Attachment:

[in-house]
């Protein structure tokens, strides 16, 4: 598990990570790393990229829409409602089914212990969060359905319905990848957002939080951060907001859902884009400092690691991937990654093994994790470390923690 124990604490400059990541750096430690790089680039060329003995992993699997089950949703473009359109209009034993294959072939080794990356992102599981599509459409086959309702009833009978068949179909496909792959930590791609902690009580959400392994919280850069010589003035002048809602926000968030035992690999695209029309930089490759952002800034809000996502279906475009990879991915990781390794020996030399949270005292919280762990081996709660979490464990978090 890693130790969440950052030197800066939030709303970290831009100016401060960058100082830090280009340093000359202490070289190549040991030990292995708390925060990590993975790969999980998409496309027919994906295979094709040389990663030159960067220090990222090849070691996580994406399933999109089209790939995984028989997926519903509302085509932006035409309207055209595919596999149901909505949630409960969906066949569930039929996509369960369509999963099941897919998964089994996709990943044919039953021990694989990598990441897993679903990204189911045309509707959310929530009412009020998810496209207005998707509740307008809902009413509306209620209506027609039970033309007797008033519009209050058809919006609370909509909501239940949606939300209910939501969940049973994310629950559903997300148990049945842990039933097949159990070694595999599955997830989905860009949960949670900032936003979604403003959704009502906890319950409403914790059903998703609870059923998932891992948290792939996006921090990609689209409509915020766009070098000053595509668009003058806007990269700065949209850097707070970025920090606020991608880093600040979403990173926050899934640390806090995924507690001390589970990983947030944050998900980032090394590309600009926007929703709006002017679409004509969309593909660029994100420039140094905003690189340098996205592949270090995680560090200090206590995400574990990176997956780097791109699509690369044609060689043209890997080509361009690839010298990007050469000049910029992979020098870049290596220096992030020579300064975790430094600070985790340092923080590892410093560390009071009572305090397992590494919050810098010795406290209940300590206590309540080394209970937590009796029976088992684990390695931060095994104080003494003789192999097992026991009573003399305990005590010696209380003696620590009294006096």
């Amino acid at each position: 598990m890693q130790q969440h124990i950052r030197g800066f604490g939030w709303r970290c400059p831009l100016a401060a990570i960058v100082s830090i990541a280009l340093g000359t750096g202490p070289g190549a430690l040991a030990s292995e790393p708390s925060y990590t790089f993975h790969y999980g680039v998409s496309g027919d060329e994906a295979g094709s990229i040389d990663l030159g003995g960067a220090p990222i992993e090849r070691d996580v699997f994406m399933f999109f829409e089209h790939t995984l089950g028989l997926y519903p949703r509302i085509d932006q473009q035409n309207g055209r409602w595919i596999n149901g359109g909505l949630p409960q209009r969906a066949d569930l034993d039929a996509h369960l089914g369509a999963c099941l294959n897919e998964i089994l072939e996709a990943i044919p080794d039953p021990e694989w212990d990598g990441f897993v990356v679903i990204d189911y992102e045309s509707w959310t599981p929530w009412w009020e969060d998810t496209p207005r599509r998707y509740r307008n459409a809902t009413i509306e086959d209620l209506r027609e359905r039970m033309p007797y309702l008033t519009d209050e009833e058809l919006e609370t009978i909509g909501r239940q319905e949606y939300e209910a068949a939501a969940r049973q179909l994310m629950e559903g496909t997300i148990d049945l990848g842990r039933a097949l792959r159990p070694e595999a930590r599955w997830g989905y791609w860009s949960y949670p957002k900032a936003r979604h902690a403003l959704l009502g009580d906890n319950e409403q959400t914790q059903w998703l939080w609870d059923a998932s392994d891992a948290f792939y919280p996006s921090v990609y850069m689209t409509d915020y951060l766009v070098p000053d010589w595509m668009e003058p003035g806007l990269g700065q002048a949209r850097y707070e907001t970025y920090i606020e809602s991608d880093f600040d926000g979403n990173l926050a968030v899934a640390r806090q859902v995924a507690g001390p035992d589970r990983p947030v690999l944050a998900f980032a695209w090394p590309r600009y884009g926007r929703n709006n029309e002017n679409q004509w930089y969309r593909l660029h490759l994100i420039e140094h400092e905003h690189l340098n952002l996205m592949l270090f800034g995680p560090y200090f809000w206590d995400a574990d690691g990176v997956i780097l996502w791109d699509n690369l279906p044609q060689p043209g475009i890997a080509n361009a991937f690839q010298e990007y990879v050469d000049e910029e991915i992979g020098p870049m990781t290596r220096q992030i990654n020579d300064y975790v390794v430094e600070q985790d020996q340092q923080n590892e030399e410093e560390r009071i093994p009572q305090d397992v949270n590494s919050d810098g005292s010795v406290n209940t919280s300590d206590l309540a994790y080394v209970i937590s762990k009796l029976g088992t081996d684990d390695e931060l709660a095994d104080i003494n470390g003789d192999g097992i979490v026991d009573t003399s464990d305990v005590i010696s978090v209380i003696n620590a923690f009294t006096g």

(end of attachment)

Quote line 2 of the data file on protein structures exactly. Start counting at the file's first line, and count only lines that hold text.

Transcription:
């Protein structure tokens, strides 16, 4: 598990990570790393990229829409409602089914212990969060359905319905990848957002939080951060907001859902884009400092690691991937990654093994994790470390923690 124990604490400059990541750096430690790089680039060329003995992993699997089950949703473009359109209009034993294959072939080794990356992102599981599509459409086959309702009833009978068949179909496909792959930590791609902690009580959400392994919280850069010589003035002048809602926000968030035992690999695209029309930089490759952002800034809000996502279906475009990879991915990781390794020996030399949270005292919280762990081996709660979490464990978090 890693130790969440950052030197800066939030709303970290831009100016401060960058100082830090280009340093000359202490070289190549040991030990292995708390925060990590993975790969999980998409496309027919994906295979094709040389990663030159960067220090990222090849070691996580994406399933999109089209790939995984028989997926519903509302085509932006035409309207055209595919596999149901909505949630409960969906066949569930039929996509369960369509999963099941897919998964089994996709990943044919039953021990694989990598990441897993679903990204189911045309509707959310929530009412009020998810496209207005998707509740307008809902009413509306209620209506027609039970033309007797008033519009209050058809919006609370909509909501239940949606939300209910939501969940049973994310629950559903997300148990049945842990039933097949159990070694595999599955997830989905860009949960949670900032936003979604403003959704009502906890319950409403914790059903998703609870059923998932891992948290792939996006921090990609689209409509915020766009070098000053595509668009003058806007990269700065949209850097707070970025920090606020991608880093600040979403990173926050899934640390806090995924507690001390589970990983947030944050998900980032090394590309600009926007929703709006002017679409004509969309593909660029994100420039140094905003690189340098996205592949270090995680560090200090206590995400574990990176997956780097791109699509690369044609060689043209890997080509361009690839010298990007050469000049910029992979020098870049290596220096992030020579300064975790430094600070985790340092923080590892410093560390009071009572305090397992590494919050810098010795406290209940300590206590309540080394209970937590009796029976088992684990390695931060095994104080003494003789192999097992026991009573003399305990005590010696209380003696620590009294006096």